The case for HIV treatment as prevention
HIV treatment continues to be a lifeline for people living with the condition and it is a subject that continues to interest anyone remotely interested in the issue. It is difficult to comprehensively write on this subject and that is why I keep coming back to it. As many of you are already aware, the initial purpose of HIV treatment (also referred to as antiretroviral therapy, combination therapy or Highly Active antiretroviral therapy) was to prolong the lives of those already living with HIV. The challenges of course have always been accessibility and affordability, particularly for those in the developing world. But a new phenomenon has been emerging for some time now, showing that the very same HIV drugs can be used just as effectively as preventative interventions.
HIV treatment as prevention is an intervention that applies antiretroviral treatment to reduce the chance of transmission. For example, antiretroviral treatments are provided to HIV positive mothers during pregnancy, labour and breastfeeding to stop them transmitting HIV to their babies – a method referred to as the prevention of mother to child transmission. In my previous blogs, I have also touched on post-exposure prophylaxis (PEP) for rape victims, microbicide trials, and most significantly the CAPRISA trial which used the antiretroviral drug Tenofovir.
Interestingly, one of the most controversial areas of HIV treatment as prevention was outlined in the Swiss Statement about three years ago, which basically stated that if a HIV positive person is on consistent HIV treatment with an undetectable viral load for six months coupled with no other sexually transmitted infections, the risk of actually transmitting HIV through sexual intercourse is small. When a person is on antiretroviral therapy, the amount of virus circulating in their blood and or bodily fluids is significantly diminished and that in turn lowers the possibility of passing the virus on. Before the Swiss Statement was published, some HIV doctors and patients were already aware of this, but the statement worried many HIV prevention enthusiasts in terms of how it might be interpreted and the lack of clarity on whether this applied to both heterosexual and same sex couples. Since then, further studies have proved that HIV positive people on antiretrovirals are far less likely to transmit HIV to negative partners, than those not taking the drugs.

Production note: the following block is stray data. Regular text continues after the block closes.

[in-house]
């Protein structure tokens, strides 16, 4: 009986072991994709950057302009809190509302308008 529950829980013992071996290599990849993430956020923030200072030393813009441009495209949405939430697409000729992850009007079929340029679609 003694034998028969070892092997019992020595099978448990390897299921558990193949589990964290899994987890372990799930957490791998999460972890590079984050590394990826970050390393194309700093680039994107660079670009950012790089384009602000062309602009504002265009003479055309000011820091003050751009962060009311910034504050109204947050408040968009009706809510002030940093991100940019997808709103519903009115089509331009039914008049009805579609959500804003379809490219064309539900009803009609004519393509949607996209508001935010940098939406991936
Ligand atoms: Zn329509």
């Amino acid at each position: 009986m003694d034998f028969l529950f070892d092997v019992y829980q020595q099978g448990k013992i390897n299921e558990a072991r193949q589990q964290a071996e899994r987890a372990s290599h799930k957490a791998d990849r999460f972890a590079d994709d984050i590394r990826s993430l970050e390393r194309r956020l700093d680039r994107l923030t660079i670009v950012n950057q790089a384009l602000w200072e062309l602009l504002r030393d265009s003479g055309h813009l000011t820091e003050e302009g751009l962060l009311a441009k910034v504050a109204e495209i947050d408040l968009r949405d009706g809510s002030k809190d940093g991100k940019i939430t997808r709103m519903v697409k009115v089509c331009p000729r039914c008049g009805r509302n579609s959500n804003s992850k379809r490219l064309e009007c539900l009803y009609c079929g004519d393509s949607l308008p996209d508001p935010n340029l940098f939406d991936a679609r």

So what does all of this evidence mean for HIV prevention, and how can we transfer research to policy and finally into practice? These are questions that health experts are wrestling with during discussions with a whole range of stakeholders, including activists. At the last International AIDS Society conference in Rome in July 2011, the chair of the conference, Dr. Elly Katabira, urged participants to optimise the impact of the medical evidence available and seize the opportunity because failure to act was not an option. As honourable as these words may be, I fear that there are some major obstacles that may delay the progress in this area.
In June 2011, at the high level meeting on HIV at the UN in New York, many countries pledged to deliver HIV treatment to 15 million people living with the virus by 2015. Many of the HIV commitments previously made globally have either been delayed or not kept due to lack of political will and a genuine lack of funding, amongst other things. In the current economic climate with many donor countries having to focus on their own financial woes, I am sceptical that HIV treatment is going to be on top of any government’s agenda, let alone HIV treatment as prevention.
Presently, we are still only reaching less than 40% (six million out of 15 million) of people who desperately need HIV treatment. The priority should be making sure that the remaining nine million who need treatment finally get it. Of course, putting people on treatment to prevent new infections is a cost-effective approach in the long run we have to consider the long-term impacts which we still do not know enough about?
The choices we are faced with are difficult ones. There are definitely good arguments to build on the progress made on the HIV treatment as prevention interventions, but unless the economic environment improves and other opportunities for funding are identified, getting those nine million people on treatment because they need it right now to live should be our priority!Tagged in: AIDS, health, HIV, HIV treatment, medicine
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